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Sexism in Photography

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ricardovaste View Drop Down
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    Posted: 22 September 2017 at 10:57
Susan Stripling's open letter about Sexism in Photography:
http://www.huffingtonpost.com/entry/sexism-in-the-photography-industry-open-letter-from_us_59bd642fe4b02c642e4a170f

There is a lot of frustration in what she writes, and rightly so, given what she's experiences over the years. So I'd open the tone of it doesn't mask over the issue. It's something that isn't spoken about often in the industry, which needs to change.
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Post Options Post Options   Quote addy landzaat Quote  Post ReplyReply Direct Link To This Post Posted: 22 September 2017 at 11:19
I find it a weird, lousy written article with some serious points that warrant attention. I really don't understand why she talks about the misconceptions about feminism while the article is about sexism - you don't need to be a feminist to be against sexism.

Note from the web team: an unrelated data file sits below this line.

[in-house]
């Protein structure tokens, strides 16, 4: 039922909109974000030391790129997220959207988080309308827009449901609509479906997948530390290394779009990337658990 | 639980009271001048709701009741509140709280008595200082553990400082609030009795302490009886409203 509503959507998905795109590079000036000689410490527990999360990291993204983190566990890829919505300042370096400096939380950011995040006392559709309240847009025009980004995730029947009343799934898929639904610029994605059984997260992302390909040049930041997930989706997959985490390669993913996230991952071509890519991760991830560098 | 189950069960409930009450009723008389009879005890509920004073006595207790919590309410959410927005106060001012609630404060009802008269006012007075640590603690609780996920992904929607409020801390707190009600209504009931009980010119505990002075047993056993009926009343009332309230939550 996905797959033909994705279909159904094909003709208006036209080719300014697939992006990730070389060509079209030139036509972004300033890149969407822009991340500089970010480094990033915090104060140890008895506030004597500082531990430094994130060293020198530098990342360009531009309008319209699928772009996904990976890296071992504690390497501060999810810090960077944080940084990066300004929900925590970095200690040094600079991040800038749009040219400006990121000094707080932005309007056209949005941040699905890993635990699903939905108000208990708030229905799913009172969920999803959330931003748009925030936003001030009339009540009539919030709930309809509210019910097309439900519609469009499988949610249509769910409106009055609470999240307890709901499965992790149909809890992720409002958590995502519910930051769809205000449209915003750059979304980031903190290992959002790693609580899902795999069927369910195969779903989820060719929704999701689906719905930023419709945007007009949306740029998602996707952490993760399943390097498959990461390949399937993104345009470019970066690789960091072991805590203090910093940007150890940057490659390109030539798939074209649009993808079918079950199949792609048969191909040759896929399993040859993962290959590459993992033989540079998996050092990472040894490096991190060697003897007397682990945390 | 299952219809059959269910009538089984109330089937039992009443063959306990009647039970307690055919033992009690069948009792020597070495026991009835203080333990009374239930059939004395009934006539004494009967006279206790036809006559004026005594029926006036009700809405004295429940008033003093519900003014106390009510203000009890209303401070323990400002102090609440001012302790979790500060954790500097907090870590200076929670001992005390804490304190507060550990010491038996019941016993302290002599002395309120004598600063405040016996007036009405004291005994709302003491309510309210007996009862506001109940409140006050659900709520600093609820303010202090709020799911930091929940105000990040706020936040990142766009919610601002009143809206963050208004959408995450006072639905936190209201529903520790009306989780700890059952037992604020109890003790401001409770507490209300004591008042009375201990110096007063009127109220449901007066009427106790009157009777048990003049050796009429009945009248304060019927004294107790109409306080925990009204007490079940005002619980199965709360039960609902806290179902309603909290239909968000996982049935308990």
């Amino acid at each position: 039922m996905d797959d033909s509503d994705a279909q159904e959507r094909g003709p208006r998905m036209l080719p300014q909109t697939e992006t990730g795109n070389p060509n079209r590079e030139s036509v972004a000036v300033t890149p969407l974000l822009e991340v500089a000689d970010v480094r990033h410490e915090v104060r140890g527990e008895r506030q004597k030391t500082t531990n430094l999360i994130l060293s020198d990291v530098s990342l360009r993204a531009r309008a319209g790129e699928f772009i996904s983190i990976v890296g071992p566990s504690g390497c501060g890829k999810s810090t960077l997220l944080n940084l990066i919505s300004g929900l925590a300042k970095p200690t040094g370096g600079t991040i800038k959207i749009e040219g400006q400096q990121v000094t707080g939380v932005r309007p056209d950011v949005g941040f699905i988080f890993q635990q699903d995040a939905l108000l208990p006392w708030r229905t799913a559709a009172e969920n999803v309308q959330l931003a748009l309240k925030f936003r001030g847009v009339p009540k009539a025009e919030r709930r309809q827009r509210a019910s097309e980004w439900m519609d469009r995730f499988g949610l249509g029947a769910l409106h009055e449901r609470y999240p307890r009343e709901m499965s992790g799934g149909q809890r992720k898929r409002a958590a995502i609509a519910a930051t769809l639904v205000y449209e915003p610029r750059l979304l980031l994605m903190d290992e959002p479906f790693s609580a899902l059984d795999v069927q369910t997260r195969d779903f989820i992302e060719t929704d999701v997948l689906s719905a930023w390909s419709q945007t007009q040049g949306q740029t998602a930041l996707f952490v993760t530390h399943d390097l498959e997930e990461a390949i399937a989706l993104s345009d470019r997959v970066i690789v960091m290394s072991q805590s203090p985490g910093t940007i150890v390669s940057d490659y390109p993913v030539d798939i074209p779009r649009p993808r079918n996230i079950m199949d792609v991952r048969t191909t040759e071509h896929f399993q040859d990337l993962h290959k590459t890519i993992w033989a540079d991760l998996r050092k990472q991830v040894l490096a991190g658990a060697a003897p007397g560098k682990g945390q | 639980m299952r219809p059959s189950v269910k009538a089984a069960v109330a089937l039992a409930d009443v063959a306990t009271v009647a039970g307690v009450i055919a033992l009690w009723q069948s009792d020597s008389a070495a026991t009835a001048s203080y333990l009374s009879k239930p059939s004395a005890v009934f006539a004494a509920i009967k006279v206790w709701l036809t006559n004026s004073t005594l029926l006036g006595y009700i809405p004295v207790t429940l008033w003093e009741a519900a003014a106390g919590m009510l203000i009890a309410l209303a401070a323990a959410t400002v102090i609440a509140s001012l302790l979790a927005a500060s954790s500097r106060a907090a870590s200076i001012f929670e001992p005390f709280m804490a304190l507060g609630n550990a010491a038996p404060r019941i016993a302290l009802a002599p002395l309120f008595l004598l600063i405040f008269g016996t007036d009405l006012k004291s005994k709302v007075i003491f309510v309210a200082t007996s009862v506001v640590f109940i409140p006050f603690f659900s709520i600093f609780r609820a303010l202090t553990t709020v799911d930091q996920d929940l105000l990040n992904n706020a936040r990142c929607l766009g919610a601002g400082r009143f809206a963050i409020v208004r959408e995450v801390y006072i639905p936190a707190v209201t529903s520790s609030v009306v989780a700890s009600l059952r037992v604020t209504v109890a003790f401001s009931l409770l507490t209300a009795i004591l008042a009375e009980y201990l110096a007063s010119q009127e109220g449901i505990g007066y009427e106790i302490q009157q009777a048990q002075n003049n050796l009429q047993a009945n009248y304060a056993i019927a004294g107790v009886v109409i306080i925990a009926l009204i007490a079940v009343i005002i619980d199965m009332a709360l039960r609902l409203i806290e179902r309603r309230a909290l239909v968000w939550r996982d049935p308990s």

Some things she describes are well intended. Like the bank manager or the people asking about her kids. Yes it is sexism and yes it should be different. But it is quite different from a guy kissing you on the mouth or demanding you to take a picture of his private parts - that is assault and it should be reported to the police (but then, I fully understand why she didn't report it to the police).

The shop thing is an old one. It isn't just in the photography world. A lot of electronics stores, DIY stores and car dealerships ignore female customers - but the ones who do cater to female customers in a sincere way profit from it. It is sexism, but it is also lousy business practice.

The thing is, I think she describes society. Unfortunately the photography business is no different then a lot of other businesses.
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ricardovaste View Drop Down
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Post Options Post Options   Quote ricardovaste Quote  Post ReplyReply Direct Link To This Post Posted: 22 September 2017 at 11:29
Originally posted by addy landzaat addy landzaat wrote:

I find it a weird, lousy written article with some serious points that warrant attention. I really don't understand why she talks about the misconceptions about feminism while the article is about sexism - you don't need to be a feminist to be against sexism.